360 Feedback gives you a broader idea of an employee’s strengths and weaknesses. This brings in feedback from many different angles, including peers and direct reports, and a self-assessment by the person being appraised.

  • It helps people to know how the organization sees them

In day-to-day work we don’t usually share positive feedback with our colleagues or say why we value them – 360 review is an opportunity for just that. It can give employees a real boost to see that their work has been recognized by work colleagues, direct reports and managers, as they might have thought it was not that noticeable.

  • It gives employees the platform they want to give and receive feedback

Employees are given the opportunity to express what they like and hate about each group of co-workers they work with. And know what they are doing well and could do better.

  • Development opportunities in teams or divisions are easier to spot

A manager will get one perspective of a member of the team but when it comes to managing their team members or communicating with colleagues, they may be lagging behind. But given the new AI technologies, consultants will generate a huge amount of company-wide reviews and get a clear understanding of strengths and weaknesses within certain departments.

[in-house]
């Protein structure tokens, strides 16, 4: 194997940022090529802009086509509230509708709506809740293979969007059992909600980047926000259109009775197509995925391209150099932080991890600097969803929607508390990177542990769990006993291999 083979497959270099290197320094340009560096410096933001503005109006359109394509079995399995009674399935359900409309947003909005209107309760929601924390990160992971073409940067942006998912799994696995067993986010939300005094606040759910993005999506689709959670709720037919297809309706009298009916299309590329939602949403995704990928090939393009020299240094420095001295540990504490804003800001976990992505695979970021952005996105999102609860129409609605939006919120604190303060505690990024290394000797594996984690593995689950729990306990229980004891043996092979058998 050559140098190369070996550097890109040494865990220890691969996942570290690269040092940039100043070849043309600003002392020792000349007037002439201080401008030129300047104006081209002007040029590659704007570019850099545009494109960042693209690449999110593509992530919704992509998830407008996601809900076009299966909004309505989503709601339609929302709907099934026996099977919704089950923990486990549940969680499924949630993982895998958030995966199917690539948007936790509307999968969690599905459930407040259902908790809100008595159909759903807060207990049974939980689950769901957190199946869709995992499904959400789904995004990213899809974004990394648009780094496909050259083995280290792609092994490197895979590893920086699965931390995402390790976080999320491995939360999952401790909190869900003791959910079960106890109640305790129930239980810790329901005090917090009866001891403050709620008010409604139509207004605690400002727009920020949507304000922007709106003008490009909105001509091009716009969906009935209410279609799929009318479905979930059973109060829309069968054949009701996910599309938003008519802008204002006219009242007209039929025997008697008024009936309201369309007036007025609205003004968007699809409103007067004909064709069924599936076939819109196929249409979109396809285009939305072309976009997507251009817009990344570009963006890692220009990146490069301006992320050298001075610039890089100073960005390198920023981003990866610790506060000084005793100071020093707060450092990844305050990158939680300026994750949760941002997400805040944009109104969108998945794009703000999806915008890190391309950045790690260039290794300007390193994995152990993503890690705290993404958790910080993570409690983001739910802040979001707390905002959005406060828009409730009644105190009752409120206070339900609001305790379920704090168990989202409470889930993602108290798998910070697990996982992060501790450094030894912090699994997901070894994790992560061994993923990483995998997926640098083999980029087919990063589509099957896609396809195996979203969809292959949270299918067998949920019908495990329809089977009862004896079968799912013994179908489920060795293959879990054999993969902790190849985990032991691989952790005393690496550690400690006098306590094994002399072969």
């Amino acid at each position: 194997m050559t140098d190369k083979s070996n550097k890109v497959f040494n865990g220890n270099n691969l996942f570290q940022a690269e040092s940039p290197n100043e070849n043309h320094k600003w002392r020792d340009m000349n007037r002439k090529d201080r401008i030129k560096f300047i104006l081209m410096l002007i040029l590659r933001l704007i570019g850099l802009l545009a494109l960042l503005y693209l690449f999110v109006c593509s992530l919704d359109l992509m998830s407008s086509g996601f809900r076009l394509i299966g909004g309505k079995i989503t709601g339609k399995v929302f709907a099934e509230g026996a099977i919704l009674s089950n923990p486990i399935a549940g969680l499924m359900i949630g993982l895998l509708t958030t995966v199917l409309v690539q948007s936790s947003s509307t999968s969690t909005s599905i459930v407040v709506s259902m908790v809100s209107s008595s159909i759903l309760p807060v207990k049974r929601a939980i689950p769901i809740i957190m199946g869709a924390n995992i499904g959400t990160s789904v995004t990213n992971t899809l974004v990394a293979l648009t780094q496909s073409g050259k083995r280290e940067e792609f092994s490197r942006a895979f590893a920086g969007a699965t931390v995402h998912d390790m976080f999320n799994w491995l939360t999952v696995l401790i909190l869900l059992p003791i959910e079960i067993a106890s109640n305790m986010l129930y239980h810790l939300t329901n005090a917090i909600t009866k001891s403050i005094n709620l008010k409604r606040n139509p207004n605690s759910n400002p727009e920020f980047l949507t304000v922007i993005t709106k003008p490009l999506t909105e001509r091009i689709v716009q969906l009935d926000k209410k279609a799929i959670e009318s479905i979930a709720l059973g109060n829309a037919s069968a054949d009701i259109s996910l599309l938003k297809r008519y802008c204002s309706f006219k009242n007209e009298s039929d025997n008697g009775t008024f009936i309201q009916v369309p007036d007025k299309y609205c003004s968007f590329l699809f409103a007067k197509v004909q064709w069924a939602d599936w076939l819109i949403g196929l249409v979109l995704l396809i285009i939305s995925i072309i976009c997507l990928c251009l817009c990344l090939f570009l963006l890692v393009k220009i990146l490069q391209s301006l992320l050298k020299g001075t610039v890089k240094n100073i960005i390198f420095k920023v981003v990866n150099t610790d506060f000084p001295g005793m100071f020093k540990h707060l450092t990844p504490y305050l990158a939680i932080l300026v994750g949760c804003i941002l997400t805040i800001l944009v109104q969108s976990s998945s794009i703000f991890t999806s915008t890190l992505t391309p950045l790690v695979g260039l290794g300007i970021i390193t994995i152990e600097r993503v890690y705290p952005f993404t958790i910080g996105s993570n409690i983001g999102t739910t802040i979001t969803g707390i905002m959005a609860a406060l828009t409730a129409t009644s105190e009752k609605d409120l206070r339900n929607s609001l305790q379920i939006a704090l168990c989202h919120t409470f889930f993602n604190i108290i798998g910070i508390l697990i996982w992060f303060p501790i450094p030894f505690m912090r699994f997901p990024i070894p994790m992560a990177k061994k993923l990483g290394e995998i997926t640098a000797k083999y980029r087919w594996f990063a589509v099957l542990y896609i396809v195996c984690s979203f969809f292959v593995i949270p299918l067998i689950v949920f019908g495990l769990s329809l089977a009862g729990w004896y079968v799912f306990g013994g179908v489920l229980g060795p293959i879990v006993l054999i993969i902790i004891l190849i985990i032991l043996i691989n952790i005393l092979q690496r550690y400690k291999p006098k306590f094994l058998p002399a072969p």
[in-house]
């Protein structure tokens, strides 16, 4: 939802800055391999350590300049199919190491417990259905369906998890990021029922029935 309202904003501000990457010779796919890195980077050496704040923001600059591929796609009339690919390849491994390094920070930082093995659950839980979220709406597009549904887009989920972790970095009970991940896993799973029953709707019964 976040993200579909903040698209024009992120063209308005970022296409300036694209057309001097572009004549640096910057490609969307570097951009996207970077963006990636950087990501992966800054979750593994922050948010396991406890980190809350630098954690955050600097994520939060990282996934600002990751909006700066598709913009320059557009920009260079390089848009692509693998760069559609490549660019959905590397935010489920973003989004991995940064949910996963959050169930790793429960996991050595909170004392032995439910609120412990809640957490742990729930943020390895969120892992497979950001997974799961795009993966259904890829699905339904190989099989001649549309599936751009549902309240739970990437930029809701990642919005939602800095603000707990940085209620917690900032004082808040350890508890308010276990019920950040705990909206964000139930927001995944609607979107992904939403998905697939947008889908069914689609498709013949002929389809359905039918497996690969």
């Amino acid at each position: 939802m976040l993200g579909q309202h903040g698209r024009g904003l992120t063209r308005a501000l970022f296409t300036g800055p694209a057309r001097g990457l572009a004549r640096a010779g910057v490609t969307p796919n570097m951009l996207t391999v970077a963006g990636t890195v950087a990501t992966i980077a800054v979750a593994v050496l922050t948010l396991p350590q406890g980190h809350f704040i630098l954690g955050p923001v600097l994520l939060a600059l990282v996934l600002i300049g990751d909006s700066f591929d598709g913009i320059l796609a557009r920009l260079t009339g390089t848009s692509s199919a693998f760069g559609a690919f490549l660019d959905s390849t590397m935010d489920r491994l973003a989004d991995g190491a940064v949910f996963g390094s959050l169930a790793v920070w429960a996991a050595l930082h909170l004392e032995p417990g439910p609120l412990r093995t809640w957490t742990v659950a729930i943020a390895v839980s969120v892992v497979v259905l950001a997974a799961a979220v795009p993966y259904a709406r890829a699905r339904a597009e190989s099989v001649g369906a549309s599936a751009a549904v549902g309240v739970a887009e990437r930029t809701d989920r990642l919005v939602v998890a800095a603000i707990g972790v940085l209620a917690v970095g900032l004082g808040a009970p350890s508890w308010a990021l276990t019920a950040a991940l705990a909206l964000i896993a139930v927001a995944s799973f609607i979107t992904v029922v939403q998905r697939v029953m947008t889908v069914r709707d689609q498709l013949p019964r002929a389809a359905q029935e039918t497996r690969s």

What to do

To avoid people’s inclination to be positive, but usually not very specific or biased, Limit who a person may appoint to review them, or have the survey administrator select the reviewers.

This will guarantee that reviewers are people with whom the subject interacts, or have regular contact.

In your survey questionnaire, your questions should encourage constructive feedback and give employees opportunities to say what someone is doing well. It’s also about coaching: you should prepare your team to use the occasion to give fair feedback but that helps the team to grow. And if you still find that feedback is predominantly negative, or that people continue to attack others, then it’s a sign of a bigger issue – why does this toxicity exist and what can you do to remedy it?

To have a successful 360 review program, you need to include everybody, from the CEO to the last low-level staff members. It needs to be clear that this is a continuously and fairly applied feedback plan, and that it is related to performance development and a scheme of incentives. To win over senior managers, show how 360-degree assessment helps companies review employee performance against core organizational values and competencies

In any case, how you introduce, monitor, and evaluate the effectiveness of the 360 review process is critical to its success or failure. 360 feedback reviews are useful to the employee as they provide a detailed and balanced view of their skills and behaviours.



Keithley Tongai is a Consultant intern at Industrial Psychology Consultants (Pvt) Ltd, a business management and human resources consulting firm.





Keithly Tongai
This article was written by Keithly a Guest at Industrial Psychology Consultants (Pvt) Ltd